Merriam Webster Dictionary defines “fieldwork” as “the gathering of anthropological or sociological data through the interviewing and observation of subjects in the field.” This is also a fairly accurate description of what I will be doing.

This research project is based on multi-sited ethnography. Ethnography means participating in individuals’ lives, observing, discussing and collecting documents and artefacts (Hammersley & Atkinson; Amit 2000). Multi-sited means that I will be collecting data in several different places.

Making notes in Palma,
while reading the book by Päivi Kannisto, “My life as a nomad” (2012)

As digital nomadism is a mobile phenomenon, the social scientific approach towards it also needs to be such. This project’s research design, methodology and theoretical frame is build on and inspired by critical literature on conducting a social scientific study on hyper-mobile formations, objects and subjects (D’Andrea et al. 2011; Wimmer & Glick Schiller 2003).

Multi-sited ethnography has been of particular interest in mobilities research, giving rise to “mobile methods”, associated with a range of ethnographic but also performative and participative techniques (Merriman 2014). Such techniques enable researchers to “more accurately track, know and represent the embodied actions, practices and experiences of mobile research subjects” (p. 169). Also, I have been inspired by D’Andrea’s understanding of nomadic ethnography that he defines as “a methodology that tries to integrate a nomadic sensibility towards routes and rituals of mobility, with a notion of macro-ethnography that deploys methods of multi-sitedness and translocality in context” (2006; 2007: 33).

In plain language, this means that I will be interviewing and spending time with digital nomads in several places. I will also interview people, who work in the “digital nomad-industry”, such as co-working space owners or yet policymakers designing electronic citizenship programmes. I will do observation in various events, write field notes and collect online material dealing with digital nomadism.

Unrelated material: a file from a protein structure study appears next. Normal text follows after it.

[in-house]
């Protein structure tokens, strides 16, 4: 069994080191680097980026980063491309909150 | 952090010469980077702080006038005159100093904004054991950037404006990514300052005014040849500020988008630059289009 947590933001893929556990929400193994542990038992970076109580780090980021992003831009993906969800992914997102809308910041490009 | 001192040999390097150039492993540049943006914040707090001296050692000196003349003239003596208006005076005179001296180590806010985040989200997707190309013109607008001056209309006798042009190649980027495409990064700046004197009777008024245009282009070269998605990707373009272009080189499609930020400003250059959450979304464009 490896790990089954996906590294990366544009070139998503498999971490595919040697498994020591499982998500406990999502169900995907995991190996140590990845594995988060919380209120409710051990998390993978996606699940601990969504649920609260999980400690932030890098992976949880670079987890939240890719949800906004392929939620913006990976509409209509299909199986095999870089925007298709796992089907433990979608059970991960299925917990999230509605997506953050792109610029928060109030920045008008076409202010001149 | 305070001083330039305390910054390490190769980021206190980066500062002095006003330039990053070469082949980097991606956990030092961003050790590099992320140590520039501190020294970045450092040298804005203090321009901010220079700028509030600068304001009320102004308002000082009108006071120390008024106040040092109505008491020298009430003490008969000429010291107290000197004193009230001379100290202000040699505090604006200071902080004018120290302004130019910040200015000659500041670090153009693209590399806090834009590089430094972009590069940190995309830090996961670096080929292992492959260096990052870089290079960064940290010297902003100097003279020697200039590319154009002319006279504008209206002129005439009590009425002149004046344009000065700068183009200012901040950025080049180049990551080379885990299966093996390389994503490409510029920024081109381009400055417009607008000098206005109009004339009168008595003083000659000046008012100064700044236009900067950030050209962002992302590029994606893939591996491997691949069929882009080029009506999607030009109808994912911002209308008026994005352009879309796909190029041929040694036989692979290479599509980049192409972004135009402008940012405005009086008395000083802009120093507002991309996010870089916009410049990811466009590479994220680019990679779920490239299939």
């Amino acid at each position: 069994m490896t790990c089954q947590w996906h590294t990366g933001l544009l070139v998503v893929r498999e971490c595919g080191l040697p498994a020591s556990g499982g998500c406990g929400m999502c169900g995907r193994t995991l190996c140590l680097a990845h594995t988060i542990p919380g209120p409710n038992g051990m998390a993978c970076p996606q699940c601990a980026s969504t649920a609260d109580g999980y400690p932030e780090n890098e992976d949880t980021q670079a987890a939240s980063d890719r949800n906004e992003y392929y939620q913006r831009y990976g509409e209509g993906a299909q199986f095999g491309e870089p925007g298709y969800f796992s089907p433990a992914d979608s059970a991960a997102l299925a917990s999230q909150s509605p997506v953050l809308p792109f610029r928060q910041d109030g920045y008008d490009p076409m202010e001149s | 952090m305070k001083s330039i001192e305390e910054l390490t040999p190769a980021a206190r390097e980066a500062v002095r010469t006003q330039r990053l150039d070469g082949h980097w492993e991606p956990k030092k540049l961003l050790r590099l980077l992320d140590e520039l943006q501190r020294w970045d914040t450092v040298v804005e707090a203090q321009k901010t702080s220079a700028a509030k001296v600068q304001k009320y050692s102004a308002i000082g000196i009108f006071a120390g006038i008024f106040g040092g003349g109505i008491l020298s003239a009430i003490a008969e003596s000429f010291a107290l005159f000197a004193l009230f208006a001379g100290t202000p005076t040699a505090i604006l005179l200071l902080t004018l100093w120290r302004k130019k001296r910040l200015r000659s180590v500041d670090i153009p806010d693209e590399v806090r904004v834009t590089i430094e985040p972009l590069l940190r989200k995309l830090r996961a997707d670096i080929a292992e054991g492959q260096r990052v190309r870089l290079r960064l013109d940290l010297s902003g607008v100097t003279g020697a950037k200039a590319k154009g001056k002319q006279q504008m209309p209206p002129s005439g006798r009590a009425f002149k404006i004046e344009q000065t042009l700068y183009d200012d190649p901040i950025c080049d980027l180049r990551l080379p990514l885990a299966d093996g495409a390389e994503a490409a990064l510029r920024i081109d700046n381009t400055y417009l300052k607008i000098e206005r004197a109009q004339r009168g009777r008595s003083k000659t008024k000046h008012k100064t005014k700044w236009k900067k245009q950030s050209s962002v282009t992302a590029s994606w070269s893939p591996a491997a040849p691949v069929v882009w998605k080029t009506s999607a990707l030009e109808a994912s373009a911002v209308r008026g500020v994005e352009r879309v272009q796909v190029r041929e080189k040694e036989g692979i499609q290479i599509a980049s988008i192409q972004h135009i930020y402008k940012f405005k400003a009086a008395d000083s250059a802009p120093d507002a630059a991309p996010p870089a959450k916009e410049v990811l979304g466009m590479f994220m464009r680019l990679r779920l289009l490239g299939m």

Sources ( => click here for more academic publications on digital nomadism):

Amit, V. (2010 ed.) Constructing the Field. Ethnographic Fieldwork in the Contemporary World, Routledge: London.

D’Andrea, A. et al. (2011) Methodological challenges and innovations in mobilities research, Mobilities, 6: 2, 149-160.

D’Andrea A. (2007) Global Nomads: Techno and New Age as Transnational Countercultures in Ibiza and Goa, Routledge, London. 

D’Andrea, A. (2006) Neo-nomadism: A theory of post-identitarian mobility in the global age, Mobilities, vol. 1, issue 1, 95-119.

Hammersley, M. & Atkinson, P. (1995) Ethnography: Principles in practice, Routledge: London.

Merriman, P. (2014) Rethinking mobile methods, Mobilities, 9: 2, 167-187.

Wimmer, A. & Glick Schiller, N. (2003) Methodological nationalism and beyond: nation-state building, migration and the social sciences. Global networks, 2: 4, 391-334.